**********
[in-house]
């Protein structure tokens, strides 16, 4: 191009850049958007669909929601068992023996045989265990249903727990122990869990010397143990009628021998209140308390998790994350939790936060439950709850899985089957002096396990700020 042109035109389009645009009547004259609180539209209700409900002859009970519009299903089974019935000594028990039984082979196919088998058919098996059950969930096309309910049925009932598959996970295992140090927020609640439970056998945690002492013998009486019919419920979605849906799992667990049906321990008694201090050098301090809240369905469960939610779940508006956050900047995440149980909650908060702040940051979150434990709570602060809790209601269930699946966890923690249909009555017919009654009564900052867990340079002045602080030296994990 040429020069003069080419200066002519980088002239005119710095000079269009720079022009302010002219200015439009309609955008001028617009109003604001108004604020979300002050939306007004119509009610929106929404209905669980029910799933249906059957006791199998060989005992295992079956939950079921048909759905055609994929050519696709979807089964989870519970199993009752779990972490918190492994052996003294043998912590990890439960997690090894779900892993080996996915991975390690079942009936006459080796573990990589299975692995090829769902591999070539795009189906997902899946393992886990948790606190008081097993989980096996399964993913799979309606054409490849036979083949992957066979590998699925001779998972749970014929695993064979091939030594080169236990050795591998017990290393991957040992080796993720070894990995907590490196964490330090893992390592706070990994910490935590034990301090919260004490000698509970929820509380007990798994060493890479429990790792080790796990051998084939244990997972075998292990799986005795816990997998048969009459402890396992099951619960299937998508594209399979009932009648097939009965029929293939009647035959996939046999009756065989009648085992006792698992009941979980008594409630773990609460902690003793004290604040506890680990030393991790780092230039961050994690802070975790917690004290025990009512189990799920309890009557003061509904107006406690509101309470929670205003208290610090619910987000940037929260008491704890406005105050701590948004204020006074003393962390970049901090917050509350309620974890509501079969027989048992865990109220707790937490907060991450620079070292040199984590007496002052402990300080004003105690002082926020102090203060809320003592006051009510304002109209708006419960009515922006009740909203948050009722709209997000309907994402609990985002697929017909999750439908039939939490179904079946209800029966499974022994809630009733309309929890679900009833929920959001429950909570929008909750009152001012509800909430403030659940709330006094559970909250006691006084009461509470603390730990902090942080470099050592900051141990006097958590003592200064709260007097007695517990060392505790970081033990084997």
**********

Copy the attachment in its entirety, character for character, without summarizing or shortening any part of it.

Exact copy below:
[in-house]
């Protein structure tokens, strides 16, 4: 191009850049958007669909929601068992023996045989265990249903727990122990869990010397143990009628021998209140308390998790994350939790936060439950709850899985089957002096396990700020 042109035109389009645009009547004259609180539209209700409900002859009970519009299903089974019935000594028990039984082979196919088998058919098996059950969930096309309910049925009932598959996970295992140090927020609640439970056998945690002492013998009486019919419920979605849906799992667990049906321990008694201090050098301090809240369905469960939610779940508006956050900047995440149980909650908060702040940051979150434990709570602060809790209601269930699946966890923690249909009555017919009654009564900052867990340079002045602080030296994990 040429020069003069080419200066002519980088002239005119710095000079269009720079022009302010002219200015439009309609955008001028617009109003604001108004604020979300002050939306007004119509009610929106929404209905669980029910799933249906059957006791199998060989005992295992079956939950079921048909759905055609994929050519696709979807089964989870519970199993009752779990972490918190492994052996003294043998912590990890439960997690090894779900892993080996996915991975390690079942009936006459080796573990990589299975692995090829769902591999070539795009189906997902899946393992886990948790606190008081097993989980096996399964993913799979309606054409490849036979083949992957066979590998699925001779998972749970014929695993064979091939030594080169236990050795591998017990290393991957040992080796993720070894990995907590490196964490330090893992390592706070990994910490935590034990301090919260004490000698509970929820509380007990798994060493890479429990790792080790796990051998084939244990997972075998292990799986005795816990997998048969009459402890396992099951619960299937998508594209399979009932009648097939009965029929293939009647035959996939046999009756065989009648085992006792698992009941979980008594409630773990609460902690003793004290604040506890680990030393991790780092230039961050994690802070975790917690004290025990009512189990799920309890009557003061509904107006406690509101309470929670205003208290610090619910987000940037929260008491704890406005105050701590948004204020006074003393962390970049901090917050509350309620974890509501079969027989048992865990109220707790937490907060991450620079070292040199984590007496002052402990300080004003105690002082926020102090203060809320003592006051009510304002109209708006419960009515922006009740909203948050009722709209997000309907994402609990985002697929017909999750439908039939939490179904079946209800029966499974022994809630009733309309929890679900009833929920959001429950909570929008909750009152001012509800909430403030659940709330006094559970909250006691006084009461509470603390730990902090942080470099050592900051141990006097958590003592200064709260007097007695517990060392505790970081033990084997």